Geneva Catholic school's event featured walk, cyberbullying talk - Catholic Courier
Eric Bielski, information security manager for Rochester Regional Health Information Organization, talks with St. Francis-St. Stephen School students about cyberbullying and online safety during at the Geneva school Oct. 18. (Courier photo by John Haeger)

Eric Bielski, information security manager for Rochester Regional Health Information Organization, talks with St. Francis-St. Stephen School students about cyberbullying and online safety during at the Geneva school Oct. 18. (Courier photo by John Haeger)

Geneva Catholic school’s event featured walk, cyberbullying talk

Catholic-school students, college football players, parents and grandparents alike took to the streets of Geneva Oct. 18 for St. Francis-St. Stephen School’s Be Nicer Day.

One of the highlights of the day was the Geneva school’s third-annual fun walk, during which students raised nearly $15,000 for their school. The school’s youngest students, in the preschool and early elementary grades, walked 15 laps around the school’s campus, while students in the upper elementary and middle-school grades walked 15 laps around the block.

“That was really fun,” remarked sixth-grader Bella Humphrey. “You get a lot of exercise from it, and you can also walk around with friends. It’s really fun to do.”

The younger students walked at least some of their laps with their “buddies” from older grades. Each of the younger grades was matched up with one of the older grades, so preschool students walked with eighth-graders, kindergartners walked with seventh-graders and so on, explained Lorraine Williams, principal at St. Francis-St. Stephen.

“They were just cheering each other on. It was really cute,” Williams said.

Fourth-grader Ava Sweeney said she and her classmates worked together with their third-grade buddies to create purple T-shirts to wear during the fun walk.

“It said Be Nicer on the back, and then it had all of our handprints on the front,” Ava said.

Many of the football players from nearby Hobart and William Smith Colleges showed up at the school in uniform to cheer the students on, so even St. Francis-St. Stephen’s older students had role models to look up to,Williams said.

“Everybody had somebody older to be a good example,” she said. “The football players were there to high-five them (the students) when they finished a lap, and some of them walked along. The students had punch cards for each lap, and the Hobart kids checked their laps off. They had a little celebration for each lap.”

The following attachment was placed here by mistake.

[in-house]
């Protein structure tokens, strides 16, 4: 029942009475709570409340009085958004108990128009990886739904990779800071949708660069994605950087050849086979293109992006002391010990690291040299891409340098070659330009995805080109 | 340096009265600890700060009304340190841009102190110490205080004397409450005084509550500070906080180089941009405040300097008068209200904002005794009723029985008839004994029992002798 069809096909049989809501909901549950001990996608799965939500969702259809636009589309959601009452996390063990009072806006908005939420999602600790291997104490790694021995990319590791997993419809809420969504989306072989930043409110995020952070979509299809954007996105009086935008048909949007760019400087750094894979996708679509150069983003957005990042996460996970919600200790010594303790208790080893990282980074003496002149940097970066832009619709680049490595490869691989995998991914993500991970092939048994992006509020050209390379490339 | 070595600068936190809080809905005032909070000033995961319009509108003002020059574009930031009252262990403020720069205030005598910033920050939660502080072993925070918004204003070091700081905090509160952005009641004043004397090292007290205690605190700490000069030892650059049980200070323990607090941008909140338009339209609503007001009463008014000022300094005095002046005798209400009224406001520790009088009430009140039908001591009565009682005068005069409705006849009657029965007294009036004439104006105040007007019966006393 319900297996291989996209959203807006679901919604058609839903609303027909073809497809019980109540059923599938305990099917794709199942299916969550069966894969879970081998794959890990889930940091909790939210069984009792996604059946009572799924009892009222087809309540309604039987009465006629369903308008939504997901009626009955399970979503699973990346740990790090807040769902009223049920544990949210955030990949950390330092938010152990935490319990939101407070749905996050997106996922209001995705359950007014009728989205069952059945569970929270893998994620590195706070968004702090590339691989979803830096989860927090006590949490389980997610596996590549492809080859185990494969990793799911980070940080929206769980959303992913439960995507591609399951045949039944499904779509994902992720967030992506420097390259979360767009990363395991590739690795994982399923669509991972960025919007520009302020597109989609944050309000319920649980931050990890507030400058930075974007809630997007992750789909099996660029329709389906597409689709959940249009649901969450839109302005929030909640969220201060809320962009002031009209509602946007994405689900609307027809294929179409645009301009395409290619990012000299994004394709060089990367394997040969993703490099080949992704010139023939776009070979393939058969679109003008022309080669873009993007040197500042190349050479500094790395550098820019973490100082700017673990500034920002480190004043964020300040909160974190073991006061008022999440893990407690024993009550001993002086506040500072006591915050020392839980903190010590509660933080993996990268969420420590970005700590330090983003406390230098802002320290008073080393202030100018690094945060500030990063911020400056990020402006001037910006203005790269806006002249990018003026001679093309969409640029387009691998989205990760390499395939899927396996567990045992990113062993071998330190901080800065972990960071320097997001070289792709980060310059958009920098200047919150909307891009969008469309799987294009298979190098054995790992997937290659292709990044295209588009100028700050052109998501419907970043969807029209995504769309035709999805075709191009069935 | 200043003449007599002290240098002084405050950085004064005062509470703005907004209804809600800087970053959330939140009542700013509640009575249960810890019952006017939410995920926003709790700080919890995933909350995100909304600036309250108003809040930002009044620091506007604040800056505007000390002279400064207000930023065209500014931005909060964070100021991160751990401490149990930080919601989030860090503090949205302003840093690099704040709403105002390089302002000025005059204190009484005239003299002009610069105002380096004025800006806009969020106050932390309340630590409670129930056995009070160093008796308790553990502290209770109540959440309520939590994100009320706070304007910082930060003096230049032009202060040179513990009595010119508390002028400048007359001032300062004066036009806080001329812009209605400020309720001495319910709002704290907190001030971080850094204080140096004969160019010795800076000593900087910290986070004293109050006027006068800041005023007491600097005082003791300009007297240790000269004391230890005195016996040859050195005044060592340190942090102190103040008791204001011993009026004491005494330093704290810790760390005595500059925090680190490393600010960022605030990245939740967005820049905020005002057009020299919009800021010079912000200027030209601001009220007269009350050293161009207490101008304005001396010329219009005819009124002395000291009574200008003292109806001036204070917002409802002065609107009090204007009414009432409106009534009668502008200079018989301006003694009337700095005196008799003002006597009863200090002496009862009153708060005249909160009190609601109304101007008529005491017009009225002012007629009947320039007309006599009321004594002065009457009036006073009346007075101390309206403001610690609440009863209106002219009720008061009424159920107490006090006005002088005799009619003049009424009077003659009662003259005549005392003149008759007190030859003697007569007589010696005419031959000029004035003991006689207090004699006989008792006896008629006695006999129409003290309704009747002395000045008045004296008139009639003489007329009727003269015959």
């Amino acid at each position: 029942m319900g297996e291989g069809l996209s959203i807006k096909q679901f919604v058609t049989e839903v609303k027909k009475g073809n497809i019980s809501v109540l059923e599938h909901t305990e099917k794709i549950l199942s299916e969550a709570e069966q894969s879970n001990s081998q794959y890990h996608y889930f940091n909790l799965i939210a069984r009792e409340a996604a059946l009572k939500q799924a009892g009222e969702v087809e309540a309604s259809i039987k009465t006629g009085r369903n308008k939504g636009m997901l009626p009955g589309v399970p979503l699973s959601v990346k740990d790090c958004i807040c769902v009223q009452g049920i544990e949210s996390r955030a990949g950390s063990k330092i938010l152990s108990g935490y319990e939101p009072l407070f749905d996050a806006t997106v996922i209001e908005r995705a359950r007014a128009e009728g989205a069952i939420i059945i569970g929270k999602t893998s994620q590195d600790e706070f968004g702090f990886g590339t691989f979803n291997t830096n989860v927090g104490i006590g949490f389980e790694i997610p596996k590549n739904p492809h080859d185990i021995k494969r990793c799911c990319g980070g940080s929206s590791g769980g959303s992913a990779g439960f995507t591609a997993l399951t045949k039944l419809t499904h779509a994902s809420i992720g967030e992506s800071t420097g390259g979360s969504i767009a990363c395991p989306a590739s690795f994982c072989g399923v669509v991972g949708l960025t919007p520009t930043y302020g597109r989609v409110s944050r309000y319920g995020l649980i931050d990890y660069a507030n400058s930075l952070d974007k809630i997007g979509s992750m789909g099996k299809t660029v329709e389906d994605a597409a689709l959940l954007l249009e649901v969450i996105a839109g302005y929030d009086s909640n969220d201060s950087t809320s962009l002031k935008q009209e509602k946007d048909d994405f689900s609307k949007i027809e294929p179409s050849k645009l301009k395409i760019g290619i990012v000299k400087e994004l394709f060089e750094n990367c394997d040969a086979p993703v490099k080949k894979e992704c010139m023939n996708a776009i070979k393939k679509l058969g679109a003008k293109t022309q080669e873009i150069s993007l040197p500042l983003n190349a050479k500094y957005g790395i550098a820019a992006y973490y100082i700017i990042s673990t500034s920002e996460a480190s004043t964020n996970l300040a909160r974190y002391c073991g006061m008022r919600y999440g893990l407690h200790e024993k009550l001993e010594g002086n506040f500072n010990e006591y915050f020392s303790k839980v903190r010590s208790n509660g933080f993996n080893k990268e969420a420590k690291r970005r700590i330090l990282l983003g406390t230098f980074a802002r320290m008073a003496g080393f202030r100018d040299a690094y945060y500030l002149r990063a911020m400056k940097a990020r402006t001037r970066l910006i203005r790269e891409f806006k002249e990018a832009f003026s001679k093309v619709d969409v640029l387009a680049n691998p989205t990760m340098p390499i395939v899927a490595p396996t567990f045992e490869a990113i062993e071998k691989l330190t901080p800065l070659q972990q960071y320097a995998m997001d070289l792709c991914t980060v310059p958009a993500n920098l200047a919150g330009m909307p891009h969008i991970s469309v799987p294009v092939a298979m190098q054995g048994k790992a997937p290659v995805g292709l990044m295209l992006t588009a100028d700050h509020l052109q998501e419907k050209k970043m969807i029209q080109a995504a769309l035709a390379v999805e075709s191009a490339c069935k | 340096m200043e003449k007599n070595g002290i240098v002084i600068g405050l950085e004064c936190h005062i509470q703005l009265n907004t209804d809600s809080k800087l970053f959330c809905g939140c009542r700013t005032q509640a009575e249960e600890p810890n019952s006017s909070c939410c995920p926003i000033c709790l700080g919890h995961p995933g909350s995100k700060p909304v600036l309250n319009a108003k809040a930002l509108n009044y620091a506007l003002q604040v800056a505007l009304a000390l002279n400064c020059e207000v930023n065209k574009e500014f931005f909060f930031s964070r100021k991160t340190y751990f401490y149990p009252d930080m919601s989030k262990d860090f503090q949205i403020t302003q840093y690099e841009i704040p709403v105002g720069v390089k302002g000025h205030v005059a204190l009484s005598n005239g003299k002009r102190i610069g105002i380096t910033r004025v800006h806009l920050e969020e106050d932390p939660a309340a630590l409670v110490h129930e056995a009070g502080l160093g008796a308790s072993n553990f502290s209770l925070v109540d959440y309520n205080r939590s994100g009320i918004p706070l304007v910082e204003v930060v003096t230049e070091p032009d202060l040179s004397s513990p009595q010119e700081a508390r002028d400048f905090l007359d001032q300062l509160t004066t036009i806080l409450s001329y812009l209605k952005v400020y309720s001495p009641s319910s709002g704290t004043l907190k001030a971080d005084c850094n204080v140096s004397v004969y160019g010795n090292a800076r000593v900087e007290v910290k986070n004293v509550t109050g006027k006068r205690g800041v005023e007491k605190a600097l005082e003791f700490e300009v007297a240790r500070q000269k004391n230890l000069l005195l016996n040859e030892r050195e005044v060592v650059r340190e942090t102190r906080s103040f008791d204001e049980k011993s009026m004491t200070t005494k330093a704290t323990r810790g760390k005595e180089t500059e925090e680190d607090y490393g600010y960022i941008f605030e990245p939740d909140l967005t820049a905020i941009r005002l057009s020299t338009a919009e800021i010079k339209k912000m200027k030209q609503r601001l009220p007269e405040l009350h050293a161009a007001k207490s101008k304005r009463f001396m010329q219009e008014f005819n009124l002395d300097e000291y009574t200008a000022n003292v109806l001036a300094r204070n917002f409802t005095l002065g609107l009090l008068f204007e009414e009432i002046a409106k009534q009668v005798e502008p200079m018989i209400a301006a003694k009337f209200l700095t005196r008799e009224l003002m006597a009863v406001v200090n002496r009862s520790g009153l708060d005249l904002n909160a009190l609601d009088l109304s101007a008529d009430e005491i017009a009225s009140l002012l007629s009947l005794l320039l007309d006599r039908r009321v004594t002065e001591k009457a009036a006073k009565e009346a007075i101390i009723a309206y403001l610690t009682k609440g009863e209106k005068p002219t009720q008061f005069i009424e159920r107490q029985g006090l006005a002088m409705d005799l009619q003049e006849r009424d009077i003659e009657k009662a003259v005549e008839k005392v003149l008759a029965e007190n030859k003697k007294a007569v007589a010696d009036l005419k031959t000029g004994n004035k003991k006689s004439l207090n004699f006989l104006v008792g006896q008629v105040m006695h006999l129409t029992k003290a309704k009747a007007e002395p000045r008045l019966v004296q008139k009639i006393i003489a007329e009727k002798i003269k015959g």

Quite a few parents and grandparents attended the walk as well, and some walked with the students while others handed out popcorn and snacks or cheered the students on from the sidelines.

“It was so wonderful to have all those generations in one place. That was fun to see,” Williams recalled.

“It was fun just because there was an adult at every corner, and they would give you high fives,” Bella added.

Earlier in the day, students in the school’s third through eighth grades had learned about the importance of Internet safety and ways to prevent cyberbullying. Eric Bielski, information security manager for Rochester Regional Health Information Organization, gave a presentation geared toward students in the third, fourth and fifth grades as well as one tailored to the needs and concerns of students in the sixth, seventh and eighth grades, Williams said.

“They enjoyed it. It was really mostly about how it’s not right to be cruel to others purposely online,” Williams said.

Kids often don’t think about the ramifications of posting information online, so Bielski’s presentation served as a reminder to them to think before sharing information, Williams said. Bielski also told them what they should do if they ever find themselves the victims of cyberbullying.

Bielski’s presentation was eye-opening, Bella remarked.

“Whatever you put online can never really be erased,” she said. “I knew (cyberbullying) could be harmful, but I learned a lot of things, like how you could hurt someone even more than the person doing the bullying would even imagine. What you say or put online can really affect someone.”

After attending the cyberbullying presentations, the student body enjoyed a pizza party and received new water bottles emblazoned with the words Be Nicer.

The whole day was a hit with students, Ava said.

“It’s just fun to do with friends,” she added.

Tags: Catholic Schools
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